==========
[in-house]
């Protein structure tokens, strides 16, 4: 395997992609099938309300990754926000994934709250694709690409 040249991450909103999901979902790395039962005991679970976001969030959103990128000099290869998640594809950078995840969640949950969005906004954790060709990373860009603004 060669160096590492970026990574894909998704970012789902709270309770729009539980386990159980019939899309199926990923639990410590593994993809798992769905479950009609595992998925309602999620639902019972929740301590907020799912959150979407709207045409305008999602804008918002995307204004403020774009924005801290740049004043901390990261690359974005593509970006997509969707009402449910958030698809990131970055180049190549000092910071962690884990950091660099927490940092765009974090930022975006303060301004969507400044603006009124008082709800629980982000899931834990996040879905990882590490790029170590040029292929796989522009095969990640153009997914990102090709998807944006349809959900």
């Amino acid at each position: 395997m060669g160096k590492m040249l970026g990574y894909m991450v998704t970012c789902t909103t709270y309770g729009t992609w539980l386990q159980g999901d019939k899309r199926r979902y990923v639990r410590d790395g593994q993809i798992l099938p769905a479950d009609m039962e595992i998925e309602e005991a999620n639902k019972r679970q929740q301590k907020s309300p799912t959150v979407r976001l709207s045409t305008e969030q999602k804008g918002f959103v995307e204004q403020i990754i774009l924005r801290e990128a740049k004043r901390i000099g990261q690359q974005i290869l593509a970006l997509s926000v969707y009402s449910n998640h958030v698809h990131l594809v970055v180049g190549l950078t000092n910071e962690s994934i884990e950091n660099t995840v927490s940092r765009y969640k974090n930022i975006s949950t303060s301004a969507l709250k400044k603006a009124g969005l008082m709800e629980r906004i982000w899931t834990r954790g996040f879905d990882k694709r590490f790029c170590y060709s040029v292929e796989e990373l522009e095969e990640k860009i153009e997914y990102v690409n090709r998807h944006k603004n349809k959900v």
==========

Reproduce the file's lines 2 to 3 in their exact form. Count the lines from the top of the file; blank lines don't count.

């Protein structure tokens, strides 16, 4: 395997992609099938309300990754926000994934709250694709690409 040249991450909103999901979902790395039962005991679970976001969030959103990128000099290869998640594809950078995840969640949950969005906004954790060709990373860009603004 060669160096590492970026990574894909998704970012789902709270309770729009539980386990159980019939899309199926990923639990410590593994993809798992769905479950009609595992998925309602999620639902019972929740301590907020799912959150979407709207045409305008999602804008918002995307204004403020774009924005801290740049004043901390990261690359974005593509970006997509969707009402449910958030698809990131970055180049190549000092910071962690884990950091660099927490940092765009974090930022975006303060301004969507400044603006009124008082709800629980982000899931834990996040879905990882590490790029170590040029292929796989522009095969990640153009997914990102090709998807944006349809959900």
């Amino acid at each position: 395997m060669g160096k590492m040249l970026g990574y894909m991450v998704t970012c789902t909103t709270y309770g729009t992609w539980l386990q159980g999901d019939k899309r199926r979902y990923v639990r410590d790395g593994q993809i798992l099938p769905a479950d009609m039962e595992i998925e309602e005991a999620n639902k019972r679970q929740q301590k907020s309300p799912t959150v979407r976001l709207s045409t305008e969030q999602k804008g918002f959103v995307e204004q403020i990754i774009l924005r801290e990128a740049k004043r901390i000099g990261q690359q974005i290869l593509a970006l997509s926000v969707y009402s449910n998640h958030v698809h990131l594809v970055v180049g190549l950078t000092n910071e962690s994934i884990e950091n660099t995840v927490s940092r765009y969640k974090n930022i975006s949950t303060s301004a969507l709250k400044k603006a009124g969005l008082m709800e629980r906004i982000w899931t834990r954790g996040f879905d990882k694709r590490f790029c170590y060709s040029v292929e796989e990373l522009e095969e990640k860009i153009e997914y990102v690409n090709r998807h944006k603004n349809k959900v």